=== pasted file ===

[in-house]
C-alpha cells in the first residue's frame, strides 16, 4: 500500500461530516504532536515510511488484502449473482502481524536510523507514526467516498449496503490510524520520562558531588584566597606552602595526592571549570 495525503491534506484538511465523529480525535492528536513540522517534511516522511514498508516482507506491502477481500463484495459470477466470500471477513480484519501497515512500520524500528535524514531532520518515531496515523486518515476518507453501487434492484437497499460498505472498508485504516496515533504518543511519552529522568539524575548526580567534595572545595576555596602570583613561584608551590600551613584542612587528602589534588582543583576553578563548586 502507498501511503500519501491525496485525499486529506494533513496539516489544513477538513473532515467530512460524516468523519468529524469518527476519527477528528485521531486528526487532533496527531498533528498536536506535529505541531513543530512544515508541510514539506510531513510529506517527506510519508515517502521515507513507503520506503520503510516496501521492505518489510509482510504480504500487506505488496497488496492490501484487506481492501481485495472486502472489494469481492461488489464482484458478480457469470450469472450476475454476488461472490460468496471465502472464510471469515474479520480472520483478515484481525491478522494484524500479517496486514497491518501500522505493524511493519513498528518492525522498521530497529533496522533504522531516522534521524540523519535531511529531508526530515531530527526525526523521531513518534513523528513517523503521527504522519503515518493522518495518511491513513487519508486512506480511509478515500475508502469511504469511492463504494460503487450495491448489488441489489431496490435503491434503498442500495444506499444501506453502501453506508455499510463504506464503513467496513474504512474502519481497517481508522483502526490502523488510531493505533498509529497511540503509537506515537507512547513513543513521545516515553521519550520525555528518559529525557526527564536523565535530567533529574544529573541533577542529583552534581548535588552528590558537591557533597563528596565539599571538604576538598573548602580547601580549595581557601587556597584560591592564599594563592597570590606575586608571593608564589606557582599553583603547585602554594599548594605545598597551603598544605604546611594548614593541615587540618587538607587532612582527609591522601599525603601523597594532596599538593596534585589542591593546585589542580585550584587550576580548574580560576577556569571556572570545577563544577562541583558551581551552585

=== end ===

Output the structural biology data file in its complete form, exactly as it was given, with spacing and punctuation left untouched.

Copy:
[in-house]
C-alpha cells in the first residue's frame, strides 16, 4: 500500500461530516504532536515510511488484502449473482502481524536510523507514526467516498449496503490510524520520562558531588584566597606552602595526592571549570 495525503491534506484538511465523529480525535492528536513540522517534511516522511514498508516482507506491502477481500463484495459470477466470500471477513480484519501497515512500520524500528535524514531532520518515531496515523486518515476518507453501487434492484437497499460498505472498508485504516496515533504518543511519552529522568539524575548526580567534595572545595576555596602570583613561584608551590600551613584542612587528602589534588582543583576553578563548586 502507498501511503500519501491525496485525499486529506494533513496539516489544513477538513473532515467530512460524516468523519468529524469518527476519527477528528485521531486528526487532533496527531498533528498536536506535529505541531513543530512544515508541510514539506510531513510529506517527506510519508515517502521515507513507503520506503520503510516496501521492505518489510509482510504480504500487506505488496497488496492490501484487506481492501481485495472486502472489494469481492461488489464482484458478480457469470450469472450476475454476488461472490460468496471465502472464510471469515474479520480472520483478515484481525491478522494484524500479517496486514497491518501500522505493524511493519513498528518492525522498521530497529533496522533504522531516522534521524540523519535531511529531508526530515531530527526525526523521531513518534513523528513517523503521527504522519503515518493522518495518511491513513487519508486512506480511509478515500475508502469511504469511492463504494460503487450495491448489488441489489431496490435503491434503498442500495444506499444501506453502501453506508455499510463504506464503513467496513474504512474502519481497517481508522483502526490502523488510531493505533498509529497511540503509537506515537507512547513513543513521545516515553521519550520525555528518559529525557526527564536523565535530567533529574544529573541533577542529583552534581548535588552528590558537591557533597563528596565539599571538604576538598573548602580547601580549595581557601587556597584560591592564599594563592597570590606575586608571593608564589606557582599553583603547585602554594599548594605545598597551603598544605604546611594548614593541615587540618587538607587532612582527609591522601599525603601523597594532596599538593596534585589542591593546585589542580585550584587550576580548574580560576577556569571556572570545577563544577562541583558551581551552585